Game Day with Cathy McDavid

 

Well, I just got back really late Saturday from a whirlwind 10-day vacation and still haven’t finished unpacking yet. Let’s not talk about laundry, okay? There’s a lot of it. Like, a lot 🙂 I didn’t have time before I left to put together my game day post (book was due literally the day before I left), so I just sort of threw something together yesterday in between going through the suitcases, picking up the dog from my son’s, settling back in, sorting through a mountain of mail and just trying to generally decompress.

So, here’s my little game. Having turned in my last book, it’s time to get started on the next one. I’m a visual person and like to have an idea of what my characters look like as I start work on the story. Especially my hero and heroine. Of course, he’s a cowboy and has to look the part. Here are a few fellows I found that fit what I have in mind. Scott Eastwood is the son of Clint Eastwood and starred in the movie, The Longest Ride, so he’s a good choice. Brett Young is a country singer, which makes him another good choice. Liam Hemsworth hasn’t played a cowboy that I know of, but he could, for sure. And Austin Butler is my wild card.

Here’s a super short little blurb of what the book will be about:  Reluctant partners Joe Hero and Sally Heroine are forced to work together to keep Joe’s beloved grandfather from losing his horse ranch. Problems arise when their separate agendas and troubled history combine with a growing attraction neither one wants.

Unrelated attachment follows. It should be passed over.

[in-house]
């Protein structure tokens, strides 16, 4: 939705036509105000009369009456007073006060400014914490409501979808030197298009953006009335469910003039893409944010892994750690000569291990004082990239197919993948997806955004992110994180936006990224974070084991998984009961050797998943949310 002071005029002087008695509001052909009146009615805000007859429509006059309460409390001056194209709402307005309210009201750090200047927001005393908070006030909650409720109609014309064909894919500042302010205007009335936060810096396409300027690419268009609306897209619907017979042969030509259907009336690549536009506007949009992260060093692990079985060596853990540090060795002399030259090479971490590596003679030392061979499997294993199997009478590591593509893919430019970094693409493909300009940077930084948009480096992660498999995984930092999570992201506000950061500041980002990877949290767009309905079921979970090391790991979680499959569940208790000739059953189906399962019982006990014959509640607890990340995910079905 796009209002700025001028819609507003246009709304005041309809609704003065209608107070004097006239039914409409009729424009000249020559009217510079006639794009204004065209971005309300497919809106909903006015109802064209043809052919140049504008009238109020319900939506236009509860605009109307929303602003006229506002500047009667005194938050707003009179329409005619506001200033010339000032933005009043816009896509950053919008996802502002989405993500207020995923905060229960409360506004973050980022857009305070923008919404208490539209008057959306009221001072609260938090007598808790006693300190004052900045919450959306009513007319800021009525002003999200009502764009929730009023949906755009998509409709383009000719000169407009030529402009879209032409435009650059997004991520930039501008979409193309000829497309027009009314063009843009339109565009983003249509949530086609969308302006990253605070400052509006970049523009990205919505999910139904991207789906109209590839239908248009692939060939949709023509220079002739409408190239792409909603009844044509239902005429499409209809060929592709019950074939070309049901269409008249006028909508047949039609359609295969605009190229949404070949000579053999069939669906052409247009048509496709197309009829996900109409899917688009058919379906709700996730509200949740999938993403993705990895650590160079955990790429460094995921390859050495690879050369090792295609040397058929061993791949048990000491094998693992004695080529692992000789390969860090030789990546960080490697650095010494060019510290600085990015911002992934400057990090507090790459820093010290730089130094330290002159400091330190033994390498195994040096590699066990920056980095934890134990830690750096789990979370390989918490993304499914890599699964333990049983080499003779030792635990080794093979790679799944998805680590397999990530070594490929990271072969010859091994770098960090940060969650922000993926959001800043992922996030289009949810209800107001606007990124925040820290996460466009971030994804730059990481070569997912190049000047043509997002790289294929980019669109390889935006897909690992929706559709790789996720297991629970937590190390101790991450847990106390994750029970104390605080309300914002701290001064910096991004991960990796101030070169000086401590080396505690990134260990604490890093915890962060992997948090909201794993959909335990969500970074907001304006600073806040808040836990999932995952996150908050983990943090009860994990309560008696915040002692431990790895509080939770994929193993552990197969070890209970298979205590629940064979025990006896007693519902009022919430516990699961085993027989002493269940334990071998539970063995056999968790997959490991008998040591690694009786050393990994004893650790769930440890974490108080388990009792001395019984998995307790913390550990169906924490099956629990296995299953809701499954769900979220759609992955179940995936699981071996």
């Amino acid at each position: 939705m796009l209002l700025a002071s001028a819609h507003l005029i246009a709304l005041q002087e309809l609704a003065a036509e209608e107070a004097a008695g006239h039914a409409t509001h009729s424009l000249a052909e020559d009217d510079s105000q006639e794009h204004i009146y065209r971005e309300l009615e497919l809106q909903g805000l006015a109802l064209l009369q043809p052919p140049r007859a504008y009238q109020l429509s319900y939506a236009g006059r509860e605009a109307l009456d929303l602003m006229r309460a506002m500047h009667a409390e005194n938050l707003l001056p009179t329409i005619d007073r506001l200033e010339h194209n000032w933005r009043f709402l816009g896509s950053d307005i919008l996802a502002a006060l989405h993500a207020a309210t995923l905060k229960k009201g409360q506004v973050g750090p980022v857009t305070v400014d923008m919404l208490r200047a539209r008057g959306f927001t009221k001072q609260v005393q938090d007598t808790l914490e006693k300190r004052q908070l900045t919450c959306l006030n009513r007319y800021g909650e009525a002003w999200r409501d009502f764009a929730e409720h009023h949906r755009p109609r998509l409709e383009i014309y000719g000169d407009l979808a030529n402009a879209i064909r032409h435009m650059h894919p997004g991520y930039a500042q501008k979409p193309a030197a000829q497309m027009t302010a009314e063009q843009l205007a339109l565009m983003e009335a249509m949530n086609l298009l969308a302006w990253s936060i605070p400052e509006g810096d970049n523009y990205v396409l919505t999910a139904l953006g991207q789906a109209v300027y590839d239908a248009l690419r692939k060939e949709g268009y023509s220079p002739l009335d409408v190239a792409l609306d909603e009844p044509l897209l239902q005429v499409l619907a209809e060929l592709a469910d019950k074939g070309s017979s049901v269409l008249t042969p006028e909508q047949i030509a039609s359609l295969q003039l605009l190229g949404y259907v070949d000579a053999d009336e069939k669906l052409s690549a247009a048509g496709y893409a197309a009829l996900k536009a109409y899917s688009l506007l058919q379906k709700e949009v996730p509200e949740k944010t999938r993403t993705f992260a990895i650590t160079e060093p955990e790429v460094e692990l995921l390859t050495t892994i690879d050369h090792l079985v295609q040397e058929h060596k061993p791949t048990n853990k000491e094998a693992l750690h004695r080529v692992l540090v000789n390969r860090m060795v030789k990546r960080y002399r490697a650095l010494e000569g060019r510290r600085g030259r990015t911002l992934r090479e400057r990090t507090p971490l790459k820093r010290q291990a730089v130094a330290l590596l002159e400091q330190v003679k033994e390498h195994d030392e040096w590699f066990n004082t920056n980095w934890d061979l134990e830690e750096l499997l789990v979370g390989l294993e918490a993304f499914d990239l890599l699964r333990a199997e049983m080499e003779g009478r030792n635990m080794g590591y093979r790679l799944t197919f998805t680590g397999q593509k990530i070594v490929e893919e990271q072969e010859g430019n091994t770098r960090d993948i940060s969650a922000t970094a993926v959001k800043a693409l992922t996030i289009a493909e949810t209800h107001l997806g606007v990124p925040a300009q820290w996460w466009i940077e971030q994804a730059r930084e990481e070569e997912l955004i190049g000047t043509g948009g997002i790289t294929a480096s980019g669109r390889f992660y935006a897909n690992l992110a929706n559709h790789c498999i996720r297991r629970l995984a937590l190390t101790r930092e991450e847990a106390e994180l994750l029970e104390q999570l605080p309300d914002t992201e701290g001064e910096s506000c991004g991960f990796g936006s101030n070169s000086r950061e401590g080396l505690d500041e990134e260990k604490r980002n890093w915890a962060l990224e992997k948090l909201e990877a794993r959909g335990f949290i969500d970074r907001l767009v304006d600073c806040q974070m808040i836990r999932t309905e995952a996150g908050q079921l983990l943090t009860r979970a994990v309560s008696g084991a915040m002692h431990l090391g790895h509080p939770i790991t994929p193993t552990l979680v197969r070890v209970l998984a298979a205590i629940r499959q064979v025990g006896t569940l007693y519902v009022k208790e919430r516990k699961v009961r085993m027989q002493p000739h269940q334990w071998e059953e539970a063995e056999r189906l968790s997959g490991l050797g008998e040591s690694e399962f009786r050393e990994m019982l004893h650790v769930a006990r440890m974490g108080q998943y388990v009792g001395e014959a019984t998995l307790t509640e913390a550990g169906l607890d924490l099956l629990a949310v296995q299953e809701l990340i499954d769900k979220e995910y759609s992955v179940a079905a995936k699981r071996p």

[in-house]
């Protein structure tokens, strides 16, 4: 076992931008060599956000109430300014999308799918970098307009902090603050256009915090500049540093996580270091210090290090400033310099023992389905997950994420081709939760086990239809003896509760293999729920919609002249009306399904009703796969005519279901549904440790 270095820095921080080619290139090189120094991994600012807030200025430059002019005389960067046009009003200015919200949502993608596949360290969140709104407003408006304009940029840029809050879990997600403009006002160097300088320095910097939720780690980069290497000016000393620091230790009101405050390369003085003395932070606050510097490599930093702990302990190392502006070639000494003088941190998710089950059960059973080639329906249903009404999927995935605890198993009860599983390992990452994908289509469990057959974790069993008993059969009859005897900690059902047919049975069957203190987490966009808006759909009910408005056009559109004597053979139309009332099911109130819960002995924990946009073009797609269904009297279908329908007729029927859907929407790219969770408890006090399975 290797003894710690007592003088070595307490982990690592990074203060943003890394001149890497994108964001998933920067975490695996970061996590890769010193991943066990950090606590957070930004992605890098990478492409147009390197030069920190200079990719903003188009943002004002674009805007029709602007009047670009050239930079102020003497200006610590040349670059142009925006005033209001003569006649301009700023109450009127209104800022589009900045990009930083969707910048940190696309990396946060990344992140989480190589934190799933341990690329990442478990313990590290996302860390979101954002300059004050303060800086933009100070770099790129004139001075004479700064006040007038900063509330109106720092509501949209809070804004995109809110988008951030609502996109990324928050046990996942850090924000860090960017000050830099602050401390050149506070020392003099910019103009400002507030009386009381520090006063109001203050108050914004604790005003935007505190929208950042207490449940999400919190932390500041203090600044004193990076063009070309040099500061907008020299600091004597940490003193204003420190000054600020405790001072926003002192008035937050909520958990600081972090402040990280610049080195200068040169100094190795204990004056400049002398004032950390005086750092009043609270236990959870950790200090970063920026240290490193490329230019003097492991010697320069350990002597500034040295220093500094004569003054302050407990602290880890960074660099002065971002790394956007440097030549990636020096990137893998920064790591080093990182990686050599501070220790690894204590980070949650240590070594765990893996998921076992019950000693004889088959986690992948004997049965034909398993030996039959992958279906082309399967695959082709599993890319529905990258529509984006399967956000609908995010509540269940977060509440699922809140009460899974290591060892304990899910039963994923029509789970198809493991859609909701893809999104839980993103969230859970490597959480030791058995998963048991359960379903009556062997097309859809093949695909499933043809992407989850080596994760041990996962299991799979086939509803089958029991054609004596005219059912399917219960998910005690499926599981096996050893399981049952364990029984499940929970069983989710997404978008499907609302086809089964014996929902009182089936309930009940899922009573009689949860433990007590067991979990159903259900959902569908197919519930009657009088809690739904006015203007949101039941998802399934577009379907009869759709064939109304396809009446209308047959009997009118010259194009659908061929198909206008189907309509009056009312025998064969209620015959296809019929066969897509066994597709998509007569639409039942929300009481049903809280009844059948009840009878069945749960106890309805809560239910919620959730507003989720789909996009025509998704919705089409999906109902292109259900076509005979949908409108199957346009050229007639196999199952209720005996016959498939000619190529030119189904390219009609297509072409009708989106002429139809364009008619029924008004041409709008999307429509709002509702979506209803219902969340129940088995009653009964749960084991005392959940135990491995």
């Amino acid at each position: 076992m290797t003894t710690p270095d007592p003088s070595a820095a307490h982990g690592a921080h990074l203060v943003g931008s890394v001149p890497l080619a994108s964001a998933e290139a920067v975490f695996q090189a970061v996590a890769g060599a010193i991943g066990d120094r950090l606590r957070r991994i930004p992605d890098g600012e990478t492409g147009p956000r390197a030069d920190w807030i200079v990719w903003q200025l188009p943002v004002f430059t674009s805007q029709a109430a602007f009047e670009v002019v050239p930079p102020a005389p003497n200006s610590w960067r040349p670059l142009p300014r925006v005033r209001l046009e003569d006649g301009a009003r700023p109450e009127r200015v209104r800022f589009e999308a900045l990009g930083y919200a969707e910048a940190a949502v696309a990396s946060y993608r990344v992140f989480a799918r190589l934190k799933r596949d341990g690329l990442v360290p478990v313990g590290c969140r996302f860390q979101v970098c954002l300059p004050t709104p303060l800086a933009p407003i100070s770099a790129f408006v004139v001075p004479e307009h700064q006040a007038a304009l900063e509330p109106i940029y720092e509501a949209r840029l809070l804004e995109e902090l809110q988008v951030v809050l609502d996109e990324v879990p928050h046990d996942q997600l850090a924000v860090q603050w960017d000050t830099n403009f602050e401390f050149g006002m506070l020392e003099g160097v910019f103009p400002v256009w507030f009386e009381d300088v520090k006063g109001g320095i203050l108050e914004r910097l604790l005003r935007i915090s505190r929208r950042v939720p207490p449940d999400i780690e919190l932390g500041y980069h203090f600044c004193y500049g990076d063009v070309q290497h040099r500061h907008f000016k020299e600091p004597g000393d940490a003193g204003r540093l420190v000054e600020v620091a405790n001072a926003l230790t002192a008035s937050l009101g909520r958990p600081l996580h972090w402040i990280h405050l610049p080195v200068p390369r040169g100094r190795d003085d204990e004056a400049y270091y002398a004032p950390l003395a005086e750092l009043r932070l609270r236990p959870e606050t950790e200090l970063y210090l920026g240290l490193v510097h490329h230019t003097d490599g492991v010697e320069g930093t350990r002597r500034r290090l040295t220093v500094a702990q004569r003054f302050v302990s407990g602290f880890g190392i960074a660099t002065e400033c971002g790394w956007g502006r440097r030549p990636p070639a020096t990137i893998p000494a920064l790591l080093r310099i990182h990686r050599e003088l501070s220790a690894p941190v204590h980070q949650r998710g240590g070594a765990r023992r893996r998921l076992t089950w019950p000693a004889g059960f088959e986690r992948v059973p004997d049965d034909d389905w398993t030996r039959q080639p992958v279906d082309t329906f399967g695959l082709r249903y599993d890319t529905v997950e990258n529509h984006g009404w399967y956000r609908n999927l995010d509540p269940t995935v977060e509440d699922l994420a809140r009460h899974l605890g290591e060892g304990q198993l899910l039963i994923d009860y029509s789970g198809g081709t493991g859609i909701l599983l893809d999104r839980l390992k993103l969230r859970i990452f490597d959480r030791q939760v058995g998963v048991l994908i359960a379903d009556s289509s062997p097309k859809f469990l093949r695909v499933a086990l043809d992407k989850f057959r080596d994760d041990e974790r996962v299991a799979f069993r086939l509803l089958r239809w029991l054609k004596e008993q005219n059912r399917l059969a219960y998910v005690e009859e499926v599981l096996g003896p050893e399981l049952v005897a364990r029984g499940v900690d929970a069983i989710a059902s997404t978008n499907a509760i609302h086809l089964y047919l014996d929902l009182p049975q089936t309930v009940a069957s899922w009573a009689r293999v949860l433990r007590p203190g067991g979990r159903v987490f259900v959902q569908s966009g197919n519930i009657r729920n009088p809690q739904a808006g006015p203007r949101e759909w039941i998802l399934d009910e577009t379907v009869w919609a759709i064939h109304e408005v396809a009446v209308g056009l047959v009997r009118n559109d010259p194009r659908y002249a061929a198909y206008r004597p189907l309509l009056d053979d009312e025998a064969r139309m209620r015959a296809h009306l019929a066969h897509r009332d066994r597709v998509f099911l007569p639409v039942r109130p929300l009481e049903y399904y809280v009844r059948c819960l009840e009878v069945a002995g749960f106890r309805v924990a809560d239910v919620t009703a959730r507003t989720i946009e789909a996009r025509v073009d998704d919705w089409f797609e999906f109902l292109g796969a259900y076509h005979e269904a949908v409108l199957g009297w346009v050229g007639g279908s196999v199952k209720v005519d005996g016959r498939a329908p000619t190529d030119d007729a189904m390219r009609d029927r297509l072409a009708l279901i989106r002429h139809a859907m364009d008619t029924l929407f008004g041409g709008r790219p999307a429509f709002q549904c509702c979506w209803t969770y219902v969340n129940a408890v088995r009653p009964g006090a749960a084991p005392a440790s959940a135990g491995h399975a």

So, which of these four handsome guys do you think will make for a good character inspiration? There’s no right or wrong answer. I’ll randomly pick a name from everyone who posts a comment and mail the winner (U.S. only – sorry) a copy of my June release, Wildfire Threat. I’m hoping your answers will inspire me!

 

Are We Speaking the Same Language?

 

Soon after having my first son (I now have three), I realized how males and females possess dissimilar views the world. We also speak and communicate differently. This realization and my sons have helped me be a better writer and create more realistic heroes. At least, I hope so!

 

When my heroes talk, I keep in mind there are phrases that guys just don’t say. Here’s the ever-growing list I search for to eliminate on my final edit.

I don’t think…

What if we…

How about if…

You may have to…

You might want to…

Think about… (or as I say qualifying it further, “Think about maybe…”)

I thought we might…